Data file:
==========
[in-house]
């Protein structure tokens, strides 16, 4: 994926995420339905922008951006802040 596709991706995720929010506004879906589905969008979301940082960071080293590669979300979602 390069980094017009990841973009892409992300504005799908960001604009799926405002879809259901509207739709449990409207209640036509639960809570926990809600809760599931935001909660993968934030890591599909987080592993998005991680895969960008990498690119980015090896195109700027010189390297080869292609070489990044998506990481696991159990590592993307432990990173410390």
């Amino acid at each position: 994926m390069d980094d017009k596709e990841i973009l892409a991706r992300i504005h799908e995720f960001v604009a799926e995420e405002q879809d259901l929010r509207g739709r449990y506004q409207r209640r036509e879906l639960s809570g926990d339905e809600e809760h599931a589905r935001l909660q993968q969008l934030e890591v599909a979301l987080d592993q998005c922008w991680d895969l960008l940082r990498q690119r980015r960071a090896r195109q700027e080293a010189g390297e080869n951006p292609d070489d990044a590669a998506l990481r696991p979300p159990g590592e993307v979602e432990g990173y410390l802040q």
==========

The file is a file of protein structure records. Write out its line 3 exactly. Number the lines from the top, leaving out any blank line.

């Amino acid at each position: 994926m390069d980094d017009k596709e990841i973009l892409a991706r992300i504005h799908e995720f960001v604009a799926e995420e405002q879809d259901l929010r509207g739709r449990y506004q409207r209640r036509e879906l639960s809570g926990d339905e809600e809760h599931a589905r935001l909660q993968q969008l934030e890591v599909a979301l987080d592993q998005c922008w991680d895969l960008l940082r990498q690119r980015r960071a090896r195109q700027e080293a010189g390297e080869n951006p292609d070489d990044a590669a998506l990481r696991p979300p159990g590592e993307v979602e432990g990173y410390l802040q």